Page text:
Everyone knows about the Badlands of South Dakota. How many know about North Dakota’s own Badlands? Or that there is another Badlands national park?
Really. It’s true! We owe the fact that we have national parks at all to Teddy Roosevelt. So it’s kind of odd then, that the park dedicated to the founder of all national parks – Theodore Roosevelt National Park in North Dakota – seems to be practically unknown in the vacation media. You only hear of the South Dakota Badlands. That’s okay, keep it to yourself until after your visit and the place will be a tad less busy and stay closer to nature. After all, you know how pesky some tourists can be, so don’t tell any of them. Shhh!
The park is where Roosevelt spent much of his pre-political life. When he lost his mother, and wife who was giving birth to his daughter, all on the same day, it was here he spent much time putting his life back together before tackling the job of the presidency.
He said: “I have always said I would not have been President had it not been for my experience in North Dakota.” and “The Bad Lands grade all the way from those that are almost rolling in character to those that are so fantastically broken in form and so bizarre in color as to seem hardly properly to belong to this earth.” Source
Erosion, burning coal veins, strong winds and winding rivers have carved the hills into forms beyond mere words. Prairies seem to dip away before you as you walk the trails. Where there once was firmament there are now the wondrously carved bluffs and gorges defying description. Valleys between these bluffs team with a surprising amalgam of cottonwood trees, grass, cactus, wild flowers and sage teaming with avian and mammal life. And everywhere you look, or listen, prairie dog songs blend with the melodies of meadowlarks punctuated by the flitting but brilliant plumage of birds like Lazuli Buntings.
Trails too are punctuated, but with a different set of marks. The scat of bison, horses-both domestic and wild, deer and caribou litter the trails. It seems that animals like to use paths as well as humans. And watch for the prairie dog homes, lots of them.
While not a fearful person, I do respect the ferocity of nature. So when we saw a rattlesnake crossing the road between the campground and the picnic area, my hackles were raised. A bit later we saw another snake dead on the side of the road, victim of what or whom, we could not tell. We could tell however that it was not a rattle snake. No rattle.
Luckily cell service is available in the area of the park near town and the campground, so we did a quick check and the deceased snake was a Hognose snake. We also discovered that rattlesnakes are very rarely spotted in the park and there are four other varieties which are non-poisonous and far more plentiful than rattlers.
Believing, or rationalizing (?) that not every snake I might come upon would be a rattler, I girded up my loins (too much information?) and gathered just enough courage to allow me to have a wonderful time on the trails. But like all good hikers, I made sure to know upon what I set each footfall. (The only drawback I couldn't counter was the fact that the sun had decided to stay hidden most of the day and my photos are not the best.) 🙁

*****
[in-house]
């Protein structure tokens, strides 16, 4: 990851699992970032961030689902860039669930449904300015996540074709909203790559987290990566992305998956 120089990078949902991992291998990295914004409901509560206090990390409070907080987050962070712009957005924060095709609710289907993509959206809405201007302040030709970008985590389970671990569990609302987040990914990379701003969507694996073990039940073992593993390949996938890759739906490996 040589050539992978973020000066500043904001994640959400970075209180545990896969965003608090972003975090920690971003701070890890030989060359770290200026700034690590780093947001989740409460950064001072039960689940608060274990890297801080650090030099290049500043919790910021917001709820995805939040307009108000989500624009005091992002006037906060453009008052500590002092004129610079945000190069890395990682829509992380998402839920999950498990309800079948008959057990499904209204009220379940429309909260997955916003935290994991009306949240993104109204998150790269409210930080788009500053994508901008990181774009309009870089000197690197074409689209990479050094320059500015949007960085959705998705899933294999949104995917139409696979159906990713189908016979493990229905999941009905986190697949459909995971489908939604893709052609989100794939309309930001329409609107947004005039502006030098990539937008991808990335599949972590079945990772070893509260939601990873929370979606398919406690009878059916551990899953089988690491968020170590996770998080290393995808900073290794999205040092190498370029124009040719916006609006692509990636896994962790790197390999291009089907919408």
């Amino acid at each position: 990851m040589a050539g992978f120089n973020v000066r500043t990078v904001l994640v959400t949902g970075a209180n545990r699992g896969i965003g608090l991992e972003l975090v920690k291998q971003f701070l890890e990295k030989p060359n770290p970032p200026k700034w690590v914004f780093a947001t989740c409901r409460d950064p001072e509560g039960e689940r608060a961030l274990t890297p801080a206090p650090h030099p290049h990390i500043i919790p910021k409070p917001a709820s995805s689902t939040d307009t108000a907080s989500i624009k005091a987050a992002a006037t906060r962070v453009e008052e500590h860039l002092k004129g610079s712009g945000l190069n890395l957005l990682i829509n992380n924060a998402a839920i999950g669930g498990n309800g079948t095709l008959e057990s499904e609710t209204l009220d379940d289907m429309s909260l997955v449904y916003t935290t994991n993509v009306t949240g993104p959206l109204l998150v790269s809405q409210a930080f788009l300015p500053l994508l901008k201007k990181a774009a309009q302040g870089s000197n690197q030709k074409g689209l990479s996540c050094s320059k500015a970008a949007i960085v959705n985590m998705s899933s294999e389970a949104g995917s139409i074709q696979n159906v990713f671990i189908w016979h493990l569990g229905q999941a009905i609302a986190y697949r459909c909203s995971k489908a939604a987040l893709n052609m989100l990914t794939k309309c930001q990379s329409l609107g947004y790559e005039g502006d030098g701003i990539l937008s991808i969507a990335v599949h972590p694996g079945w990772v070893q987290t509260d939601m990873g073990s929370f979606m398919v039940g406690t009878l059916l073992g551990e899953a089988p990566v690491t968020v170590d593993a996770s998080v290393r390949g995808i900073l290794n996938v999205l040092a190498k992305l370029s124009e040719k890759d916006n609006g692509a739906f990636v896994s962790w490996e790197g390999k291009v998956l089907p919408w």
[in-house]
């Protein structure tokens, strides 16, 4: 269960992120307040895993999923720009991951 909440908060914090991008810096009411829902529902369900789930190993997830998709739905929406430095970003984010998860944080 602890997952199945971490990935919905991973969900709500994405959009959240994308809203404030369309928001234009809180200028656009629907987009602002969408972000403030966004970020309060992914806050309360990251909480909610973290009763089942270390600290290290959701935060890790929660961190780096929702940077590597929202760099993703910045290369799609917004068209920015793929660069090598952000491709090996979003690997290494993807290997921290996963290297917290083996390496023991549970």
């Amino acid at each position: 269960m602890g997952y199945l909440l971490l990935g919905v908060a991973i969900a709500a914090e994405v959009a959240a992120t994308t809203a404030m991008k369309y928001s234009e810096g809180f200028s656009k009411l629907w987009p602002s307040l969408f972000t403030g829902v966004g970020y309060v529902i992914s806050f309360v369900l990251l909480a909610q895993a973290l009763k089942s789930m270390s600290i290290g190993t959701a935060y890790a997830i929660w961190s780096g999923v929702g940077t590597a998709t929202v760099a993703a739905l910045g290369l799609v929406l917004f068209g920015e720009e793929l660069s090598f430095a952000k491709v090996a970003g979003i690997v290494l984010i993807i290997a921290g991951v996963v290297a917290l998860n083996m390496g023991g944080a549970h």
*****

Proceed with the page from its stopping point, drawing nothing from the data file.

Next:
We also were told of the most perilous thing on the trails this week. Mud. Specifically, wet clay mud. It has been raining his week and the ranger informed us that even four footed creatures, large and small, dealt with this mud by avoiding it. (As my grandpa used to say, “Slick as snot on a doorknob.” I’m sure your grandpas all said something similar, or you may have wished they did. My grandpa was fun!) But this mud was sticky enough to add about a pound and a half to each hiking boot before we reached the end of our hike.
We hiked about a mile or so into the Lower Paddock Trail and back out again. The hike was beautiful, even though the skies were overcast and threatening. We had moderately good light and were able to see much more detail of the land around us. No squinting required and that was very much appreciated.
South Unit has many trails but the main roads are built around a circle drive, over 25 miles long. If you cannot hike then use or Roadtrek as your feet on this route. If your visit (and you are going to visit aren’t you?) lasts overnight, then drive this circuit twice, once each way. What you see coming from the opposite direction will make you believe you are in different park.
The South Unit of the park in Medora North Dakota is found on Interstate 94 at exit 32. Medora was once to become a capital of the meat packing industry. But that slow failure gave way a hundred years later to the position of gateway to the Theodore Roosevelt National Park. In the summer it is a North Dakota destination in itself. And along with the beauty of a wondrous park, you have at least one other reason to visit North Dakota’s Theodore Roosevelt National Park.
P-ssst!! Be sure to make the trip, but keep it to yourself.